I'd like to share with you a question I received via email recently. This is a real question from a real person, and my complete reply to her. (Although I did edit her question down a bit since the original was quite lengthy.) I think it's such a good question, and the response is so important, that I want to let you in on it...
We have a two-year-old female Cocker and an eleven-month-old male. We have several friends and family members who are interested in a puppy. My question is: is our male dog old enough to breed? I can't seem to find this information anywhere on the Internet.
Your male dog is probably old enough that he could physically do the job of getting your female dog pregnant... but most good Cocker breeders do not breed a dog until he is much older. The good breeders usually wait until both dogs are at least two years old before breeding. There are two main reasons for this...
What else have I learned as a breeder of Cocker puppies? Read my tips on buying a Cocker puppy and my tips on potty training a Cocker puppy. You'll also find some useful information in my list of frequently asked questions.
If you're looking for a Cocker puppy right now, you can check our puppy page to see if we have a litter here now or due any time soon.
If you find this web site useful, and appreciate the effort it took to create it... please consider helping us cover some of the costs of keeping it running. Due to the extremely high amount of traffic and bandwidth on our Cocker forum, our web server costs now exceed $600 per year. There are two easy ways you can help us cover these costs:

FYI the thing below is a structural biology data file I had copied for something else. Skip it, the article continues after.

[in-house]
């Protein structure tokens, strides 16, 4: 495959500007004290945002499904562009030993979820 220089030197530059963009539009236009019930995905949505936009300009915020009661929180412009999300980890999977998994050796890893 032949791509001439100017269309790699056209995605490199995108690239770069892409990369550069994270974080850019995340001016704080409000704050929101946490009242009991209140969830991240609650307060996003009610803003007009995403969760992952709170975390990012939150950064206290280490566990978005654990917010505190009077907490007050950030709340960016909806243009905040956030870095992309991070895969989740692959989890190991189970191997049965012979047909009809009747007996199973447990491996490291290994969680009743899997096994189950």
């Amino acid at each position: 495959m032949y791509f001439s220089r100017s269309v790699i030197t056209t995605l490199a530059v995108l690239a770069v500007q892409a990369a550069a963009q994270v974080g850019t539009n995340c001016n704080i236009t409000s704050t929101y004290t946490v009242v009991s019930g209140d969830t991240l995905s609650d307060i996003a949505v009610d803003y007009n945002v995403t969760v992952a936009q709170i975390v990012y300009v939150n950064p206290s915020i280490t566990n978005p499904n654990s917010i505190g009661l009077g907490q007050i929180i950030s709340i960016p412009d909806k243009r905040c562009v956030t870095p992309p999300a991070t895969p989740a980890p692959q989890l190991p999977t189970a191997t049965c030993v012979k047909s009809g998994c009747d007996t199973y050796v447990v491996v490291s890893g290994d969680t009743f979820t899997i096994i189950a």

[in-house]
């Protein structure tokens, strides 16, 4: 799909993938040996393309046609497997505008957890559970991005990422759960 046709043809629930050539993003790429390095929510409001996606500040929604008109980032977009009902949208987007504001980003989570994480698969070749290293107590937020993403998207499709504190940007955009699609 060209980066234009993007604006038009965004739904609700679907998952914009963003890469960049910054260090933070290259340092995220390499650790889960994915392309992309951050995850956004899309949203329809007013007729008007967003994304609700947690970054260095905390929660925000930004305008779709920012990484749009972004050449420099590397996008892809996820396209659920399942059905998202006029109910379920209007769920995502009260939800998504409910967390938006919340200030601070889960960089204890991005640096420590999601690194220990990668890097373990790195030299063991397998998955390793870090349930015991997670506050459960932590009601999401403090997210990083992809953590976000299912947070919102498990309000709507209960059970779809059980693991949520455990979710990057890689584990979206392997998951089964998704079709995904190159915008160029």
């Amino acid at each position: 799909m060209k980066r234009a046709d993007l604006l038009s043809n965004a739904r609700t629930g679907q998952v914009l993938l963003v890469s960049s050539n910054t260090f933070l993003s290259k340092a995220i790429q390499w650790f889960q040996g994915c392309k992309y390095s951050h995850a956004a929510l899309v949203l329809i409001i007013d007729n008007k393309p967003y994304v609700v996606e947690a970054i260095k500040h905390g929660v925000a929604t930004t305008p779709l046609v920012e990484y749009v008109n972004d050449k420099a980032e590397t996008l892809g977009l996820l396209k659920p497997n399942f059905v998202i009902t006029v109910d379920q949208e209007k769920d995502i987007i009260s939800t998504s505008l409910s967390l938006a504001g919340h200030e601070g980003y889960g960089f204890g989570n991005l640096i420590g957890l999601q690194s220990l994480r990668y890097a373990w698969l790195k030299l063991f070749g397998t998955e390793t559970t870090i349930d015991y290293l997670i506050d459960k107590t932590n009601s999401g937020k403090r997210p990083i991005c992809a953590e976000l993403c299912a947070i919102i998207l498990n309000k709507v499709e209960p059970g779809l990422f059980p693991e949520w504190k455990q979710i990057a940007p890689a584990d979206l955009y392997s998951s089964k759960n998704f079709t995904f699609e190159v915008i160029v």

If you click on one of the ads from our affiliated merchants, and then make any purchase from them, they will send a commission our way. The more you spend with our affiliated merchants, the more they send our way. We pay our web server costs from these commissions.
Our affiliated merchants:
Another way you can help us cover our server costs is to make a direct donation by clicking on this link:
Read this first, and then
feel free to send an email to Jim Zimmerlin
I'd love it if you'd attach pictures of your Cocker Spaniel, too.
There is a LOT more to this web site than just this page!
Please explore the rest of the site by viewing our table of contents,
or by clicking on one of the quick links below.
Meet Jim Zim
Meet our Cockers
Where We Live
Cocker Spaniel Forum
Have a web site of your own? Please link to us! Just copy this code to your site:
<a href="http://www.zimfamilycockers.com">Zim Family Cockers</a>
(you can modify the text of the link, of course)
Click here for a banner that you can use on your site.
This web site is hosted by